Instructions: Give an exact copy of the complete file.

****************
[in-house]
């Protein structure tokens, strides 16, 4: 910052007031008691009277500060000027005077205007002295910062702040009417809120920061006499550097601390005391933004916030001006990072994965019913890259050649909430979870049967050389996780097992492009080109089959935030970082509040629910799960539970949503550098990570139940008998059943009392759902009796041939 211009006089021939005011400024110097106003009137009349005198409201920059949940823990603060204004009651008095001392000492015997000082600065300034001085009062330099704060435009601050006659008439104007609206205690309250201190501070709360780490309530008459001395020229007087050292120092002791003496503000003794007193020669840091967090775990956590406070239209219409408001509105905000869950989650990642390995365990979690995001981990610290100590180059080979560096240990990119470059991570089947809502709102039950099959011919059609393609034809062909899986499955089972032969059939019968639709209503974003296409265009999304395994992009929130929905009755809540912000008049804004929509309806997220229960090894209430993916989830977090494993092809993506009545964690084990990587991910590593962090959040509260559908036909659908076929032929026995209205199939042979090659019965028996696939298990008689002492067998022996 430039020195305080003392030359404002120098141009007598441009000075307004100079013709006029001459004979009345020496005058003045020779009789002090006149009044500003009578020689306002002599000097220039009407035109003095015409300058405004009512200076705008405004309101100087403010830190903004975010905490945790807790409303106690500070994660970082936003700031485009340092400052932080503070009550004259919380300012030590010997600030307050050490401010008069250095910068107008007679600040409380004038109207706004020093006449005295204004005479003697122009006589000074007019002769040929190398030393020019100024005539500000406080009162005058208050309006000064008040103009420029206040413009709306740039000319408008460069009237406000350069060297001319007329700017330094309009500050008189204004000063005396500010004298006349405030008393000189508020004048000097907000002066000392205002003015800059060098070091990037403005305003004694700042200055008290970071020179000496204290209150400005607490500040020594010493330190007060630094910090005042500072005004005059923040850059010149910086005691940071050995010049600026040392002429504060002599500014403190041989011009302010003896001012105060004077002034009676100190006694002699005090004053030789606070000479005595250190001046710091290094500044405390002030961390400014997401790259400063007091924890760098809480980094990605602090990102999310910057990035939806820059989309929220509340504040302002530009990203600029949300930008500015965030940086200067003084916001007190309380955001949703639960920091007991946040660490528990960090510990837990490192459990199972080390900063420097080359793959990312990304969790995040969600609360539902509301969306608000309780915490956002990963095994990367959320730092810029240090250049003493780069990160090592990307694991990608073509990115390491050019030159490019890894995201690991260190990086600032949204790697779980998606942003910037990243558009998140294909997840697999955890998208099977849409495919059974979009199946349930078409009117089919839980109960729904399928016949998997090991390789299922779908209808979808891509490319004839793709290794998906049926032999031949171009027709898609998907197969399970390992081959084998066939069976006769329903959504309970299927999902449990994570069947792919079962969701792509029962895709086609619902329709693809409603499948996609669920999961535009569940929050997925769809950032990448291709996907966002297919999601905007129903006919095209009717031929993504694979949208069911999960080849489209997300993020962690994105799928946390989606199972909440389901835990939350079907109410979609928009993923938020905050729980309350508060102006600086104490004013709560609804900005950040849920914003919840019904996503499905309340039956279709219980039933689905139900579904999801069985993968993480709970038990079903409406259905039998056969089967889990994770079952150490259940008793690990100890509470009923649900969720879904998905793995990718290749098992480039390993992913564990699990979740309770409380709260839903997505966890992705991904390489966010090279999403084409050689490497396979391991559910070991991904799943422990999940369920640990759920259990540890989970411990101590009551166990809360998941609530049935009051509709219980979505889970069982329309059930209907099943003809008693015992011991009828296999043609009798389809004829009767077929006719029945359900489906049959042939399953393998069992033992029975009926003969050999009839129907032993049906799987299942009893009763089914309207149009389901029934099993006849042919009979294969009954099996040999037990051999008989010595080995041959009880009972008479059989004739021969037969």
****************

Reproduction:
[in-house]
């Protein structure tokens, strides 16, 4: 910052007031008691009277500060000027005077205007002295910062702040009417809120920061006499550097601390005391933004916030001006990072994965019913890259050649909430979870049967050389996780097992492009080109089959935030970082509040629910799960539970949503550098990570139940008998059943009392759902009796041939 211009006089021939005011400024110097106003009137009349005198409201920059949940823990603060204004009651008095001392000492015997000082600065300034001085009062330099704060435009601050006659008439104007609206205690309250201190501070709360780490309530008459001395020229007087050292120092002791003496503000003794007193020669840091967090775990956590406070239209219409408001509105905000869950989650990642390995365990979690995001981990610290100590180059080979560096240990990119470059991570089947809502709102039950099959011919059609393609034809062909899986499955089972032969059939019968639709209503974003296409265009999304395994992009929130929905009755809540912000008049804004929509309806997220229960090894209430993916989830977090494993092809993506009545964690084990990587991910590593962090959040509260559908036909659908076929032929026995209205199939042979090659019965028996696939298990008689002492067998022996 430039020195305080003392030359404002120098141009007598441009000075307004100079013709006029001459004979009345020496005058003045020779009789002090006149009044500003009578020689306002002599000097220039009407035109003095015409300058405004009512200076705008405004309101100087403010830190903004975010905490945790807790409303106690500070994660970082936003700031485009340092400052932080503070009550004259919380300012030590010997600030307050050490401010008069250095910068107008007679600040409380004038109207706004020093006449005295204004005479003697122009006589000074007019002769040929190398030393020019100024005539500000406080009162005058208050309006000064008040103009420029206040413009709306740039000319408008460069009237406000350069060297001319007329700017330094309009500050008189204004000063005396500010004298006349405030008393000189508020004048000097907000002066000392205002003015800059060098070091990037403005305003004694700042200055008290970071020179000496204290209150400005607490500040020594010493330190007060630094910090005042500072005004005059923040850059010149910086005691940071050995010049600026040392002429504060002599500014403190041989011009302010003896001012105060004077002034009676100190006694002699005090004053030789606070000479005595250190001046710091290094500044405390002030961390400014997401790259400063007091924890760098809480980094990605602090990102999310910057990035939806820059989309929220509340504040302002530009990203600029949300930008500015965030940086200067003084916001007190309380955001949703639960920091007991946040660490528990960090510990837990490192459990199972080390900063420097080359793959990312990304969790995040969600609360539902509301969306608000309780915490956002990963095994990367959320730092810029240090250049003493780069990160090592990307694991990608073509990115390491050019030159490019890894995201690991260190990086600032949204790697779980998606942003910037990243558009998140294909997840697999955890998208099977849409495919059974979009199946349930078409009117089919839980109960729904399928016949998997090991390789299922779908209808979808891509490319004839793709290794998906049926032999031949171009027709898609998907197969399970390992081959084998066939069976006769329903959504309970299927999902449990994570069947792919079962969701792509029962895709086609619902329709693809409603499948996609669920999961535009569940929050997925769809950032990448291709996907966002297919999601905007129903006919095209009717031929993504694979949208069911999960080849489209997300993020962690994105799928946390989606199972909440389901835990939350079907109410979609928009993923938020905050729980309350508060102006600086104490004013709560609804900005950040849920914003919840019904996503499905309340039956279709219980039933689905139900579904999801069985993968993480709970038990079903409406259905039998056969089967889990994770079952150490259940008793690990100890509470009923649900969720879904998905793995990718290749098992480039390993992913564990699990979740309770409380709260839903997505966890992705991904390489966010090279999403084409050689490497396979391991559910070991991904799943422990999940369920640990759920259990540890989970411990101590009551166990809360998941609530049935009051509709219980979505889970069982329309059930209907099943003809008693015992011991009828296999043609009798389809004829009767077929006719029945359900489906049959042939399953393998069992033992029975009926003969050999009839129907032993049906799987299942009893009763089914309207149009389901029934099993006849042919009979294969009954099996040999037990051999008989010595080995041959009880009972008479059989004739021969037969």